Punisher: War Zone
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The following FAQ entries may contain spoilers. Only the biggest ones (if any) will be covered with spoiler tags. Spoiler tags have been used sparingly in order to make the page more readable.

For detailed information about the amounts and types of (a) sex and nudity, (b) violence and gore, (c) profanity, (d) alcohol, drugs, and smoking, and (e) frightening and intense scenes in this movie, consult the IMDb Parents Guide for this movie. The Parents Guide for Punisher: War Zone can be found here.

No. Punisher: War Zone is based on a Marvel comics character. The Punisher aka Frank Castle first appeared in The Amazing Spider-Man #129 (Feb. 1974) and was created by writer Gerry Conway and artists John Romita, Sr. and Ross Andru. Since then, he has appeared in several monthly publications, including The Punisher War Journal, The Punisher War Zone, and The Punisher Armory, as well as in The Punisher (1989) and The Punisher (2004). Punisher: War Zone was written by screenwriters Nick Santora, Matt Holloway, and Arthur Marcum.

No, there is no connection at all. Its not an origin story - in PWZ Frank Castle has been operating as the Punisher for five years. His family's death is shown in a brief flashback sequence, and it is the canon origin as per the character's creation in 1974.

Punisher: War Zone was inspired by the MAX series, in terms of both tone and appearance. The main characters, including Detective Soap, are mostly Garth Ennis era. However, Jigsaw and Microchip are also important roles in the movie, which suggests that the movie is inspired by old school comics as well. The story takes place in New York whereas the Thomas Jane version moved the locale to Florida.

Aside from Frank Castle (The Punisher) the film incorporates some characters from the comic's many incarnations.

Jigsaw - Billy Russo (Russoti in the film) considered to be The Punisher's archenemy, is laregly unchanged. He is a mutilated madman obsessed with the Punisher. In the comic he was frequently depicted with a comically overstated eye. This was removed for the film, but as a tribute, one of his eyes is similarly disfigured.

Detective Soap - While retaining the "loser" qualities of the character, the film deletes much of his backstory and his complex relationship with Frank. The movie assumes that he has been working with Frank from the beginning and that he isn't quite as inept as his comic counterpart.

Microchip - In the comic he provided Frank with intel on his targets due to the fact that he went through a similar crisis. He worked with the Punisher for many years before they had a falling out. The film version of the character is little more than an armorer and it's assumed that he's helping the punisher to aid his dying mother.

Pittsy and Ink - In the comic they were a duo of mob enforcers who were equally anti-social and psychopathic. The film changes them to more standard "goodfellas" and it's implied that they are father and son.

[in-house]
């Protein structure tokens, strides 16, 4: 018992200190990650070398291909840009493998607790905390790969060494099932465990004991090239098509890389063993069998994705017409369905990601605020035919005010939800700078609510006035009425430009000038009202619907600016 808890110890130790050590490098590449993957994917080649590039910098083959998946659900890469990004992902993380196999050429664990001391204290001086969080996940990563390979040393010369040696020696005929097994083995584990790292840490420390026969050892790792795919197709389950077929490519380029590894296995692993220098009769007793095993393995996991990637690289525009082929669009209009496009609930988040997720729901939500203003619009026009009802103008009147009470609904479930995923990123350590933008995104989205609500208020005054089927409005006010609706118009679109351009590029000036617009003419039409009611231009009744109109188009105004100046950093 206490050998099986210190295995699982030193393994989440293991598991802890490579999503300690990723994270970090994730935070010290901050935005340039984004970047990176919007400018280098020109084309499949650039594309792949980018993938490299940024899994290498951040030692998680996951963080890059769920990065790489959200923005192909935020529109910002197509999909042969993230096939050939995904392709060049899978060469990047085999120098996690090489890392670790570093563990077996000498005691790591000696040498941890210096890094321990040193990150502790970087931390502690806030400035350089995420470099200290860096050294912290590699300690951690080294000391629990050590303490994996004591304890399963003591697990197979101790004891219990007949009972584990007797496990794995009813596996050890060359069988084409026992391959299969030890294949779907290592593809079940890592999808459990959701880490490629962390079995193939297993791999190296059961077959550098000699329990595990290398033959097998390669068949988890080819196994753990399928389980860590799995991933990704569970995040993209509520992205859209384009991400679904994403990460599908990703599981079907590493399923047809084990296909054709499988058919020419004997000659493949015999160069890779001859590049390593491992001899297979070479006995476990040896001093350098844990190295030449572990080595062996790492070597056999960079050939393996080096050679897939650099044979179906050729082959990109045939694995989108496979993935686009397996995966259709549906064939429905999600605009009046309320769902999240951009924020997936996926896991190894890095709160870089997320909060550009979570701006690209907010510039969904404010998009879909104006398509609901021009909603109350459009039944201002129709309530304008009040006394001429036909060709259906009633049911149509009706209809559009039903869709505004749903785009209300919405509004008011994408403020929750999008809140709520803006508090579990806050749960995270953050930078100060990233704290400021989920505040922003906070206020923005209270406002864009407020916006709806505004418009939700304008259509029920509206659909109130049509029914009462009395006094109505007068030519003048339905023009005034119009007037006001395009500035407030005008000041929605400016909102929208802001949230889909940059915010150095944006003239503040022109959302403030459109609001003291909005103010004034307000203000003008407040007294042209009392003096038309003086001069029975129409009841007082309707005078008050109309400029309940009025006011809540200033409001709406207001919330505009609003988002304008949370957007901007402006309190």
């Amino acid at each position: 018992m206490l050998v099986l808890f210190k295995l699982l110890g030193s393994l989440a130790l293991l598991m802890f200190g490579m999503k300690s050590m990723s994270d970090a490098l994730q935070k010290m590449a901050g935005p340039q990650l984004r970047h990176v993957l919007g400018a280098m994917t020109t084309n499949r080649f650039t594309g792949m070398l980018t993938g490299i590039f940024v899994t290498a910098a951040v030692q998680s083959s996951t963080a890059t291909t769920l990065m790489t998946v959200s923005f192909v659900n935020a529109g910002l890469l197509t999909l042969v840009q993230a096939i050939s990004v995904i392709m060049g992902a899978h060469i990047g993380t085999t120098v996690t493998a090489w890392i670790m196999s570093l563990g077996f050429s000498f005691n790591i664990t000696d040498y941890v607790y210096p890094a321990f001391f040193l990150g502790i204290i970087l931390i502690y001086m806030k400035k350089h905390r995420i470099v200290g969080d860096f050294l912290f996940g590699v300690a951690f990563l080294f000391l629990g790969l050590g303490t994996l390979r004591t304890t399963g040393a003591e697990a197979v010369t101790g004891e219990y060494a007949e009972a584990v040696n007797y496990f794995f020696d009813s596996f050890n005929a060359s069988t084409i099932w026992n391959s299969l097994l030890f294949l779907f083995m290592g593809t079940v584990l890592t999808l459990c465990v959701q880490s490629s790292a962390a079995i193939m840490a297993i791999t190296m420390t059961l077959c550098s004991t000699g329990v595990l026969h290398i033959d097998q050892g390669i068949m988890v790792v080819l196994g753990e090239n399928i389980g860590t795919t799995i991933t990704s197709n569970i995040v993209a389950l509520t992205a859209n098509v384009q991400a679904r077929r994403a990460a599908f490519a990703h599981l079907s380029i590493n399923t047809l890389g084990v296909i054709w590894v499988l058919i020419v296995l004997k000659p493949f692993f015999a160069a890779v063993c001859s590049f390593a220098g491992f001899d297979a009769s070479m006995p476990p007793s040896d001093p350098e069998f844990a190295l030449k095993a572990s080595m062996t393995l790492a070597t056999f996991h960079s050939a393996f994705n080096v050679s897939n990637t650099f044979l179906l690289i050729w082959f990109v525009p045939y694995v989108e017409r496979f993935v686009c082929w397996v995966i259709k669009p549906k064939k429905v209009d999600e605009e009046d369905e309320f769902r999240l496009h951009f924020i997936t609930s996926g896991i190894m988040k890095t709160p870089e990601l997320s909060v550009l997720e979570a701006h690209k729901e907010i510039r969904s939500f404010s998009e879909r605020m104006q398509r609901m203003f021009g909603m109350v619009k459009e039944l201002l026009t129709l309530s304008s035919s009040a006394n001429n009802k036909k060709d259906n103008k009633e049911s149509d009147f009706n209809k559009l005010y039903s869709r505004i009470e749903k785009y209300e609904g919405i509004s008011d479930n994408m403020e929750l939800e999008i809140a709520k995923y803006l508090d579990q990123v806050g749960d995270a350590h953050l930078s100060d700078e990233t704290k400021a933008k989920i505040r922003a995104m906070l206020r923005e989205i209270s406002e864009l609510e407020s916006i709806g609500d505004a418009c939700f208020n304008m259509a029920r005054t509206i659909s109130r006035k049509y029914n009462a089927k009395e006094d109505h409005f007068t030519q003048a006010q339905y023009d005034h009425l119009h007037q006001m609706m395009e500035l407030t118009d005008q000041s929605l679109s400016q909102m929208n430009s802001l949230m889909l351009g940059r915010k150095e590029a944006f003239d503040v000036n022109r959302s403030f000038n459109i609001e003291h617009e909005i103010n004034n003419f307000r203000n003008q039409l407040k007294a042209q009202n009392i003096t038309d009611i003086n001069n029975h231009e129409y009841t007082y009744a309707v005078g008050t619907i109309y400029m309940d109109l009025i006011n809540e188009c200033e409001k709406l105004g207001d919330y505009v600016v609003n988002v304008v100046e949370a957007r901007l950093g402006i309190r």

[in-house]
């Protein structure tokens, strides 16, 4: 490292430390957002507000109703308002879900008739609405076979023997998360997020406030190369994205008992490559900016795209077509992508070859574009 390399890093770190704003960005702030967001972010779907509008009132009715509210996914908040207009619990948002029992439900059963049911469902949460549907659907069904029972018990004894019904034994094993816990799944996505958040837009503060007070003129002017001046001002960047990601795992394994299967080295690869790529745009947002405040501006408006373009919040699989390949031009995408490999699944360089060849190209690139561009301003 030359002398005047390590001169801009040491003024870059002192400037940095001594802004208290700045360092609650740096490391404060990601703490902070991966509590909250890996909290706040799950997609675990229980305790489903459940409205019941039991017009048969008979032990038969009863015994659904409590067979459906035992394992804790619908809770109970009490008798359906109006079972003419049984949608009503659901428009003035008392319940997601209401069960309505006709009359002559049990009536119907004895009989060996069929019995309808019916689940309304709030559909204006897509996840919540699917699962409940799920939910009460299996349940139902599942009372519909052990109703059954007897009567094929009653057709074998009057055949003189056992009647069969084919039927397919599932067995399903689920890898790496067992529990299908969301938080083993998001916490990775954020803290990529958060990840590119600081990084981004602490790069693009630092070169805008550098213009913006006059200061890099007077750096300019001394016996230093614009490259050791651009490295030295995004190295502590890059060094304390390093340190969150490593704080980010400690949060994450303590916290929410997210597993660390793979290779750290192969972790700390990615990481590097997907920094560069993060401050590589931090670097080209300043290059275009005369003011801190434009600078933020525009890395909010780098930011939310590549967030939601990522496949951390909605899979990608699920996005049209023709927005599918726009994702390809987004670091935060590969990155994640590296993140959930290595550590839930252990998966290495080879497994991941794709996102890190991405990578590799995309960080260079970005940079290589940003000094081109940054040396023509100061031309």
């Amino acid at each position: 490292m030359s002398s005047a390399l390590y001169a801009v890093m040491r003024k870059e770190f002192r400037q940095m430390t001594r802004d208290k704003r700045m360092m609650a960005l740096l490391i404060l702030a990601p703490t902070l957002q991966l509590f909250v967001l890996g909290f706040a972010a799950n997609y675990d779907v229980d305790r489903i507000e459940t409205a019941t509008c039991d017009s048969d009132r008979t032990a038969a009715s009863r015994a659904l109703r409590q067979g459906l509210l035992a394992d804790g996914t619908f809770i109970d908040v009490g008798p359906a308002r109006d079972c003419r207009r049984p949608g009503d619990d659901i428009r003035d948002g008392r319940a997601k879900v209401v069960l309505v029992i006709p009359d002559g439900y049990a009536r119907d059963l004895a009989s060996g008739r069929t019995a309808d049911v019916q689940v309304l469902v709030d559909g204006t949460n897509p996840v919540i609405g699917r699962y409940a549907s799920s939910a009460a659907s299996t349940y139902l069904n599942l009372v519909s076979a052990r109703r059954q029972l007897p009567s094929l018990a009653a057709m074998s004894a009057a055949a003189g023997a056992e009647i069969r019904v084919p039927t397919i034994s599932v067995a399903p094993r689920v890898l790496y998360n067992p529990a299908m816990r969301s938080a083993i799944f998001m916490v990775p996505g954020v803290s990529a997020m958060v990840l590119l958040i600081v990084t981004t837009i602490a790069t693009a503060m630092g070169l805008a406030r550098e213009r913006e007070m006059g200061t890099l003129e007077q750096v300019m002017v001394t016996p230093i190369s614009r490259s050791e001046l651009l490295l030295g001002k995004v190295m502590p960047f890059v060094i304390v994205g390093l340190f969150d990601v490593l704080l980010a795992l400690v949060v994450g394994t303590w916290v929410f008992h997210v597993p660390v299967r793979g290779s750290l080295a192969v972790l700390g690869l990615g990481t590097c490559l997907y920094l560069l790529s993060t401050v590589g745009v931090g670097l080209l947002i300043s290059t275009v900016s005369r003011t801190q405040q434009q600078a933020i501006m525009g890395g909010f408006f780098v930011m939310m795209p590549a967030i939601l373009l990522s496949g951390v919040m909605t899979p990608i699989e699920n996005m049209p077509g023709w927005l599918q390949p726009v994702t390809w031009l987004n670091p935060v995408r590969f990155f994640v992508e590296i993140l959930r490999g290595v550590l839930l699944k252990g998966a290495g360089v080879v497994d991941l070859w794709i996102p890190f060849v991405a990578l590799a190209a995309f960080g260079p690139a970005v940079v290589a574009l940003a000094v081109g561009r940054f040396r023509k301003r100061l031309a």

Paul Budiansky-From Widowmaker, though changed from a hero NYPD detective to a coke head FBI agent.

Cristu and Tiberiu Bulat-From The Slavers, human traffickers from the Balkans, war criminals and probably the most ill fated of the Punisher's enemies. However in the movie they're typical Russian mobsters. Much like what they did to Pittsy and Ink.

Cesare Gaetano-A name change from Messimo Cesare who is killed right off the bat in In the Beginning. The killing of the character starts a series of large problems for The Punisher.

Maginty-From Kitchen Irish, a great character cut down to a barely visible supporting role. His death in the film was originally used in In the Beginning in an attempt to kill Pittsy, though it failed miserably.

Mrs Gordlock says, "They shot him right in our front yard. My dear, sweet little boy."

Thomas Jane walked out on the then in-development Punisher sequel in the spring of 2007, citing creative differences. Rumor has it that Marvel wanted the movie to be closer to the MAX line of the comic, something which was fine with LGF, as long as the Punisher got to keep some redeeming features. On the other hand, Jane wanted the movie to be closer to Taxi Driver, and allegedly wanted to develop Frank Castle in the same direction as Travis Bickle, taking the movie even further away from the comic. (Jane has officially stated that the similarity to Taxi Driver was the main reason he accepted the role in the first place and that he was never a fan of the Punisher comic). Another rumor was that Jane wanted more money than LGF was willing to pay in order to keep him. When both Marvel and LGF refused to give in to his demands, Jane walked out on the movie. Jane's departure caused a rethinking of the movie, and the entire project went through a major overhaul. Everything they had developed thus far was scrapped and production started anew. Marvel, LGF and the director they hired shortly after Jane's departure found a vision that all involved parties could agree upon and production moved forward in one direction. Director Lexi Alexander wrote a new script from page one with only a passing resemblance to previous drafts. Her script was then rewritten and further polished by Iron Man screenwriters Art Marcum and Matt Holloway.

"Days of Revenge" by Ramallah


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